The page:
Commentary, NC Budget and Tax Center

Governor’s budget proposal represents an important step toward recovery

Gov. Roy Cooper released his proposal yesterday for how North Carolina can allocate public dollars to meet emerging needs from COVID-19 and make progress toward the long-term investments that are critical to sustain an inclusive recovery that reaches every community in the state.

While not quite a comprehensive budget for the remainder of the 2020-2021 state fiscal year, the proposal lays out in detail how the governor intends to allocate the remaining $552 million from the state’s share of the Coronavirus Relief Fund and ensure funds previously appropriated to uses deemed impermissible by the feds are directed to aid people and communities.

The timely investment of federal dollars to meet needs will not only serve to support households facing daily hardships from COVID-19 but will reduce long-term costs and support a quicker, more inclusive recovery.

Stopping job and income losses, making sure families can meet basic needs and stay in their homes, and providing for access to health care are essential to boosting well-being and should be the fundamental goals of a pro-economy policy agenda. After all, we the people are the economy, and when we are suffering, the economy will struggle to be productive, to create and sustain jobs, and to connect people to opportunities.

It should be clear by now that the scale of this crisis is unprecedented. More than a million families are at risk of eviction in the state. Households are struggling to cover child care costs and support online learning. Too many workers are going to their jobs in often unsafe conditions and for too little pay. And one in three children doesn’t have enough food or lives in a household that is behind on rent. As indicated in the chart below, the proposed increase in overall state General Fund appropriations year over year is minuscule in comparison to job losses over the year.

Public investments can minimize the harm of economic downturn, but must match the scale of need

The governor’s proposal to use additional General Fund dollars is essential to get closer to addressing the need, but it is a conservative proposal constrained by uncertainty around revenue losses at the state level and federal inaction.

For example, the governor is proposing roughly $200 million in additional General Fund appropriations this year, but only $500,000 of that represents recurring commitments. Even with the expansion in General Fund appropriations, North Carolina remains far below historic levels of spending since changes this fiscal year are built on a budget that was primarily built two years ago. This is because legislative leaders opted to simply continue spending at prior levels and enact piecemeal budgets rather than reflect on and respond to community priorities last year.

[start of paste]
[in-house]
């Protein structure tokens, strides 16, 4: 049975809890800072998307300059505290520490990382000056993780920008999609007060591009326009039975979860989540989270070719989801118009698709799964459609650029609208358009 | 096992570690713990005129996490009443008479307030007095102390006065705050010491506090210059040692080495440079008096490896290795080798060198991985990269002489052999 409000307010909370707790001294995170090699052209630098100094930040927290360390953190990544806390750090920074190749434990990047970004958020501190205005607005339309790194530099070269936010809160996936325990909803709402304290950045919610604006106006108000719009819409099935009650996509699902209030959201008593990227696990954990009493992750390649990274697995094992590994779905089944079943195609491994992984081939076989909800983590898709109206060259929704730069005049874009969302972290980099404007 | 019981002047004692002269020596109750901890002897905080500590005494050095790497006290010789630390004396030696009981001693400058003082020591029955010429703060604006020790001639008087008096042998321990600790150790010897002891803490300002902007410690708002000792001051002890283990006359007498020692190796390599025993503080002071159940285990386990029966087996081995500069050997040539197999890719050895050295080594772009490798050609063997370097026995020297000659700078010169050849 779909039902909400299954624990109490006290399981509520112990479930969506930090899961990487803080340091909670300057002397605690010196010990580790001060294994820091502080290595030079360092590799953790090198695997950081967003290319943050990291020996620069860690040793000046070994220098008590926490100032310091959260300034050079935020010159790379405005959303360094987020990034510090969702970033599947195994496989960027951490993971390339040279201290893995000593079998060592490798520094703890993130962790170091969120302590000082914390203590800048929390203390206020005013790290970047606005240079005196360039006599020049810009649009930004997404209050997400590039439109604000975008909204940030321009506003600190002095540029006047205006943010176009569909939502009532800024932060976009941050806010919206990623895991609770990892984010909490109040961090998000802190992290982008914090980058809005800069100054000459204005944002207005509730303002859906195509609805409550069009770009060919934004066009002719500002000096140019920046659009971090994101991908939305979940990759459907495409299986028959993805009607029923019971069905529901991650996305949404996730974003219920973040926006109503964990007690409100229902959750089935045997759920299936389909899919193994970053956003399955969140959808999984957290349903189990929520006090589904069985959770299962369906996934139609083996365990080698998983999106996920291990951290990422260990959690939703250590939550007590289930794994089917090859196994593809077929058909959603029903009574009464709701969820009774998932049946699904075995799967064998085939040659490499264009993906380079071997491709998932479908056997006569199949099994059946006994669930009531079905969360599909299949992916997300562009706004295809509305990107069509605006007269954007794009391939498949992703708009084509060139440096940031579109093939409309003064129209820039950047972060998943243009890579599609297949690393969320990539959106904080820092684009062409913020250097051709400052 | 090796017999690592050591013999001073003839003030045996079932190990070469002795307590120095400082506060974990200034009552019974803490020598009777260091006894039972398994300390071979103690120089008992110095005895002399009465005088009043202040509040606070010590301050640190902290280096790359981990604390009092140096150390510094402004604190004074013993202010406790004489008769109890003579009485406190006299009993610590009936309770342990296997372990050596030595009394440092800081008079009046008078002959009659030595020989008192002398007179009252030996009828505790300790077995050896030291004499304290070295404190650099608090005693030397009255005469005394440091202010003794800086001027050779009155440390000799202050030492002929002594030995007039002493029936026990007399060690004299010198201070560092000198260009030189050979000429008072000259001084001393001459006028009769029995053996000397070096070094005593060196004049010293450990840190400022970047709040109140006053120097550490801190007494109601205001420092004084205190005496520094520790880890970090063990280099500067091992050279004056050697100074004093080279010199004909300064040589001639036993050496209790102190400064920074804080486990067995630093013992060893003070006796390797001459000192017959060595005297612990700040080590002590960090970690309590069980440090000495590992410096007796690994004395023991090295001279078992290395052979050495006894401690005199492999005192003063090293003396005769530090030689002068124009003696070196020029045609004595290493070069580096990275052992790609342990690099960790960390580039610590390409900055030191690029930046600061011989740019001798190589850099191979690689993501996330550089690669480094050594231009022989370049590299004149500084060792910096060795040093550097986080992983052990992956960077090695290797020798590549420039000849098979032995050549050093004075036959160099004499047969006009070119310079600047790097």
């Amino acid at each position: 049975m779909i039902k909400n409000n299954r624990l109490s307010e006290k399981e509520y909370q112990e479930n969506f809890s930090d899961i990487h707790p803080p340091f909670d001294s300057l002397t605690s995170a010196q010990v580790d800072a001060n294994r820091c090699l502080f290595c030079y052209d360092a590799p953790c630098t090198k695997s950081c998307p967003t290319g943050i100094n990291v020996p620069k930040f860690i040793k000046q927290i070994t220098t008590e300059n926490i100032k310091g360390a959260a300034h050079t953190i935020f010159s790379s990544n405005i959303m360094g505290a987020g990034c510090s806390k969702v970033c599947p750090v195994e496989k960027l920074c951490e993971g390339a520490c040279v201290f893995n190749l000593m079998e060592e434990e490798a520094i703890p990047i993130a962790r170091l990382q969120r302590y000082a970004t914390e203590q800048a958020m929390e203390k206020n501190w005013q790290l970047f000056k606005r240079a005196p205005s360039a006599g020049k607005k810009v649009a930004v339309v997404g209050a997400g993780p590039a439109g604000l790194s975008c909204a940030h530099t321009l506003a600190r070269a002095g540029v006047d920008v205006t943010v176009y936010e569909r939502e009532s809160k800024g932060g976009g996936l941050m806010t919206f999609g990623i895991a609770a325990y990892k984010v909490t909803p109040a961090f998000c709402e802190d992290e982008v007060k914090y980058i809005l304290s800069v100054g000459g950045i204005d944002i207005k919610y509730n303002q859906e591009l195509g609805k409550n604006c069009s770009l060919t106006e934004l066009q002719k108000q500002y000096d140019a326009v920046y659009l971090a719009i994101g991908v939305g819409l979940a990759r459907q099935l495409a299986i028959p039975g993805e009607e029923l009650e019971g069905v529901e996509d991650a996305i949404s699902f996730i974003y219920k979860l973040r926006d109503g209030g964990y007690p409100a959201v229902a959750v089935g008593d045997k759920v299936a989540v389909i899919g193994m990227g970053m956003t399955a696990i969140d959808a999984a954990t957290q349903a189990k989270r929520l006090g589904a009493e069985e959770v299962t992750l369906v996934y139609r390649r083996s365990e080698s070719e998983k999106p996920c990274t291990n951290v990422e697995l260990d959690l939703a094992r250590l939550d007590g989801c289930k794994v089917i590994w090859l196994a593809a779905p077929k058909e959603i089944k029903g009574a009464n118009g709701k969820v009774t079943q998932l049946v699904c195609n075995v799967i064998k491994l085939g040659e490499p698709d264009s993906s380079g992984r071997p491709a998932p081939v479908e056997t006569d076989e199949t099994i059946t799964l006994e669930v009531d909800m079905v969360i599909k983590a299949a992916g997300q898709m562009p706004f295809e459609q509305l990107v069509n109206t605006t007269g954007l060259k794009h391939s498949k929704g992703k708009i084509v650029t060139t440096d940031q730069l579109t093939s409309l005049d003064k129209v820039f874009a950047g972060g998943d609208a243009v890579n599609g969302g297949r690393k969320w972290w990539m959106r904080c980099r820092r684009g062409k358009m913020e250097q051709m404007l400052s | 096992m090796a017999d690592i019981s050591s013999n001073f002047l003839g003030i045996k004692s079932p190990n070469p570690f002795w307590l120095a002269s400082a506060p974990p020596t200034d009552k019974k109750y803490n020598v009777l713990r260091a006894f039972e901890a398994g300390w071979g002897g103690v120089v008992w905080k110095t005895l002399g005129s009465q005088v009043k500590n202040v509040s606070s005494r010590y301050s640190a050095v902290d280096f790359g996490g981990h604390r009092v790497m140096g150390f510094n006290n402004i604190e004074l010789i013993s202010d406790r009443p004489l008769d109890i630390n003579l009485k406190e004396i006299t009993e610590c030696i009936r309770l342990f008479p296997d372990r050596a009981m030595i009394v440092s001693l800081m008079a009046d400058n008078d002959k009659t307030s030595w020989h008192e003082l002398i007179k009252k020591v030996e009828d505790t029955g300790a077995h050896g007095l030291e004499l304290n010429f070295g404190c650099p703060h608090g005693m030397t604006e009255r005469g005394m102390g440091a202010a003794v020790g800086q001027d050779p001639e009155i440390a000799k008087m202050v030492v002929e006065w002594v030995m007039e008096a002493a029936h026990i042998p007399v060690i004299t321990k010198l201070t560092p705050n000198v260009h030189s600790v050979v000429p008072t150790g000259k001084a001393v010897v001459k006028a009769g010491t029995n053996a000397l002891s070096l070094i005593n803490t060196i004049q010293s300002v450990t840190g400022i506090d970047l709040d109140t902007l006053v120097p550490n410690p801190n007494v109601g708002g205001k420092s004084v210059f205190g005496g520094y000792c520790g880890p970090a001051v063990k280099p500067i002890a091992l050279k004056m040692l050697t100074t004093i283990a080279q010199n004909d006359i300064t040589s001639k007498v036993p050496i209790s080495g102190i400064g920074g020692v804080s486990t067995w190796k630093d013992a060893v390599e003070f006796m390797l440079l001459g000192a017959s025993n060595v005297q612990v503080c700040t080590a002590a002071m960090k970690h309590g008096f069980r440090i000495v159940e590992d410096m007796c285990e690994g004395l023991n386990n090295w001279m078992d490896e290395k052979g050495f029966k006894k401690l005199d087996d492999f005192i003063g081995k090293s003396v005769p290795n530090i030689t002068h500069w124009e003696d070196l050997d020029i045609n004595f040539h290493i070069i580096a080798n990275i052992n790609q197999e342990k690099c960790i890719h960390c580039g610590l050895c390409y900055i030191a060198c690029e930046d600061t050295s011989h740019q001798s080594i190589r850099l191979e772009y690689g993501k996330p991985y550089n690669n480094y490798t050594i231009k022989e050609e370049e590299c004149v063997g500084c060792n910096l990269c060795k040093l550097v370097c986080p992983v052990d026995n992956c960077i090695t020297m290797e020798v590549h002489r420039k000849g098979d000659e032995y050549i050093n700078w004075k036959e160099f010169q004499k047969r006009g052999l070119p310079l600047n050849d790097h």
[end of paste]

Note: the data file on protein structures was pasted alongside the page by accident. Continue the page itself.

Importantly, the governor proposes two bonds to get at long-standing community infrastructure needs, including public health care facilities, broadband, public school capital projects, water and sewer infrastructure improvements, and affordable housing. These investments, one of which would require a vote of the people, would provide the much-needed foundation to support resilient and thriving communities after the pandemic.

Moreover, the Governor proposes deploying the substantial Unemployment Insurance Trust Fund at the state level to stabilize households affected by job losses by fixing our state unemployment insurance to better replace wages instead of setting an arbitrarily low cap on benefit amounts and extending the duration of weeks available.  These first steps are in important as Unemployment Insurance is a critical tool in minimizing the harm and length of the downturn but more changes will be needed like changes to the formula that disadvantages workers who lost wages before they lost jobs and to ensure those working part-time who have lost hours can still get support for lost wages.

For North Carolina families to survive COVID-19 and for post-pandemic communities to thrive, our leaders at the state and federal level need to be willing to match community needs with public investments at scale and in ways that consider the range of fiscal tools available to them. Arbitrary constraints on investments — or worse, a turn to austerity — will only delay our progress.

That means a federal package with significant aid to states and individuals is urgently needed in the next month, and over the next year, it will be essential to consider how our own state tax policies can provide for adequate and equitable public investments.

Many have suggested that next week will be the last time that legislators return to Raleigh this fall. It is critical that legislative leaders act boldly to meet the needs in communities and that legislators be willing to return to Raleigh to respond and continue to invest in a strong, inclusive recovery.

Alexandra Sirota is the Director of the N.C. Budget & Tax Center.

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